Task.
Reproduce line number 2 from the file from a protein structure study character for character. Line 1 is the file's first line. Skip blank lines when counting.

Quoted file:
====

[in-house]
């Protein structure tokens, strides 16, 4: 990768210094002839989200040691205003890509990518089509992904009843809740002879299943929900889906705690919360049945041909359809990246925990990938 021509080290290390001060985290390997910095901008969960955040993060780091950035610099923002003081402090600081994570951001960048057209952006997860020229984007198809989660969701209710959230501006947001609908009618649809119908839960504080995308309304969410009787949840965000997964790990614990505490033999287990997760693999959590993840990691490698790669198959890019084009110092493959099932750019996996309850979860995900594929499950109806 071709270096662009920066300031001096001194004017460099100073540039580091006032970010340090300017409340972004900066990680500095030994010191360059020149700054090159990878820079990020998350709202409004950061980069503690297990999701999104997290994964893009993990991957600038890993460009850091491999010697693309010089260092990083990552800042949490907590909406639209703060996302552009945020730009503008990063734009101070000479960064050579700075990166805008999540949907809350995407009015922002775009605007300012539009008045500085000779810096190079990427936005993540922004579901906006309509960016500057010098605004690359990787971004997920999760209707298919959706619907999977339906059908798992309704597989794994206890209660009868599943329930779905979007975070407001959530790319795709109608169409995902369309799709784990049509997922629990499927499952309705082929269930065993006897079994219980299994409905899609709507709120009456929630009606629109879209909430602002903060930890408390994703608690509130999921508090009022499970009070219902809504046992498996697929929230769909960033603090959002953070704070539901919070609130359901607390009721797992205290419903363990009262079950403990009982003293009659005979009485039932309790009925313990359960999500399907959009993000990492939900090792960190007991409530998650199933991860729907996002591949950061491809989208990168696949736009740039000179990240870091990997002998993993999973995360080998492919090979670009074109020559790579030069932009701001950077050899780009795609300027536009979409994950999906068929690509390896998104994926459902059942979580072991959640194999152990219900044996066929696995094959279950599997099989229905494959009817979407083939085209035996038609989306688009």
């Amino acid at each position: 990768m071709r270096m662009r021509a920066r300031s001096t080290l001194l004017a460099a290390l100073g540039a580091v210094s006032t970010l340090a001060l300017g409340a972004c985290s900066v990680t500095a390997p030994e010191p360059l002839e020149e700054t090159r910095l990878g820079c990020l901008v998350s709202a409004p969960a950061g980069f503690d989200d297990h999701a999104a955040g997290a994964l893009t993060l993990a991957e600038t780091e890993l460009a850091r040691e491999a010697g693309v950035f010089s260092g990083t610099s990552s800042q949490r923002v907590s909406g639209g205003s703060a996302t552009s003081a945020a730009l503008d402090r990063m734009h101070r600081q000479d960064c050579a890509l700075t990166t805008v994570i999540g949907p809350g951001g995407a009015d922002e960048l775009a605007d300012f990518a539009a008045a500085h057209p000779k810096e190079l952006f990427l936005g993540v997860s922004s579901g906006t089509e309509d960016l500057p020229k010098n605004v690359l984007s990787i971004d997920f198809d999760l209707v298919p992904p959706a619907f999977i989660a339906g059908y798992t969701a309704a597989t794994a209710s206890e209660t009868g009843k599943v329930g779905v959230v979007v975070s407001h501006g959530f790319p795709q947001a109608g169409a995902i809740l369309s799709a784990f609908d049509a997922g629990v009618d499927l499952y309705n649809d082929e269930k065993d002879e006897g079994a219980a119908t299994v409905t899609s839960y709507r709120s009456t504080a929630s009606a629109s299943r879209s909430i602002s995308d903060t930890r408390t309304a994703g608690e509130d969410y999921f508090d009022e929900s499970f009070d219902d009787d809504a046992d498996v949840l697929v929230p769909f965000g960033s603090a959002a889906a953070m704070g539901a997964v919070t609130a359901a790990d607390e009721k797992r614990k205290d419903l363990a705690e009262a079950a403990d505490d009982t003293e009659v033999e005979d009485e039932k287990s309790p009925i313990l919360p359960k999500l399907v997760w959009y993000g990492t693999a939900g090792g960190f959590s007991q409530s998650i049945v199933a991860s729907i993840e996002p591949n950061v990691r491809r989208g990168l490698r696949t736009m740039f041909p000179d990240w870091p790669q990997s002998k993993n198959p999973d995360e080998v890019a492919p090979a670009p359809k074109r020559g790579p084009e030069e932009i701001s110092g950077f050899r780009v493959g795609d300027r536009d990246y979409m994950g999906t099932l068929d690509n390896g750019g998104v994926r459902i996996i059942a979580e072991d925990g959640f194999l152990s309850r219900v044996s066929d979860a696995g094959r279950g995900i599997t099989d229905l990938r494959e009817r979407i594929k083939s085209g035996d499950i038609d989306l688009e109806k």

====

């Protein structure tokens, strides 16, 4: 990768210094002839989200040691205003890509990518089509992904009843809740002879299943929900889906705690919360049945041909359809990246925990990938 021509080290290390001060985290390997910095901008969960955040993060780091950035610099923002003081402090600081994570951001960048057209952006997860020229984007198809989660969701209710959230501006947001609908009618649809119908839960504080995308309304969410009787949840965000997964790990614990505490033999287990997760693999959590993840990691490698790669198959890019084009110092493959099932750019996996309850979860995900594929499950109806 071709270096662009920066300031001096001194004017460099100073540039580091006032970010340090300017409340972004900066990680500095030994010191360059020149700054090159990878820079990020998350709202409004950061980069503690297990999701999104997290994964893009993990991957600038890993460009850091491999010697693309010089260092990083990552800042949490907590909406639209703060996302552009945020730009503008990063734009101070000479960064050579700075990166805008999540949907809350995407009015922002775009605007300012539009008045500085000779810096190079990427936005993540922004579901906006309509960016500057010098605004690359990787971004997920999760209707298919959706619907999977339906059908798992309704597989794994206890209660009868599943329930779905979007975070407001959530790319795709109608169409995902369309799709784990049509997922629990499927499952309705082929269930065993006897079994219980299994409905899609709507709120009456929630009606629109879209909430602002903060930890408390994703608690509130999921508090009022499970009070219902809504046992498996697929929230769909960033603090959002953070704070539901919070609130359901607390009721797992205290419903363990009262079950403990009982003293009659005979009485039932309790009925313990359960999500399907959009993000990492939900090792960190007991409530998650199933991860729907996002591949950061491809989208990168696949736009740039000179990240870091990997002998993993999973995360080998492919090979670009074109020559790579030069932009701001950077050899780009795609300027536009979409994950999906068929690509390896998104994926459902059942979580072991959640194999152990219900044996066929696995094959279950599997099989229905494959009817979407083939085209035996038609989306688009």